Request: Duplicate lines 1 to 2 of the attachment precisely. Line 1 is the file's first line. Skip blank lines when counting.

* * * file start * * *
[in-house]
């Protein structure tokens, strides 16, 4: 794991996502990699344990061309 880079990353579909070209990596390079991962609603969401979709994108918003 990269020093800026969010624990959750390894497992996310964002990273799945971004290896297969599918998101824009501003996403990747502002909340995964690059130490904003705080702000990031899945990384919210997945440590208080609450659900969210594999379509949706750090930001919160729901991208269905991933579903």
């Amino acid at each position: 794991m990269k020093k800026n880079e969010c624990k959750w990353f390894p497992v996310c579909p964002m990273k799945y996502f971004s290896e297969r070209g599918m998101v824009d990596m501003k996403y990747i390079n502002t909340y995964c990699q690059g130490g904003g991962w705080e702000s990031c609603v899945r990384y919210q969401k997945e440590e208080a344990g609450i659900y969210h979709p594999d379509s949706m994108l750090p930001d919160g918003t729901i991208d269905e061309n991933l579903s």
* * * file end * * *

[in-house]
């Protein structure tokens, strides 16, 4: 794991996502990699344990061309 880079990353579909070209990596390079991962609603969401979709994108918003 990269020093800026969010624990959750390894497992996310964002990273799945971004290896297969599918998101824009501003996403990747502002909340995964690059130490904003705080702000990031899945990384919210997945440590208080609450659900969210594999379509949706750090930001919160729901991208269905991933579903």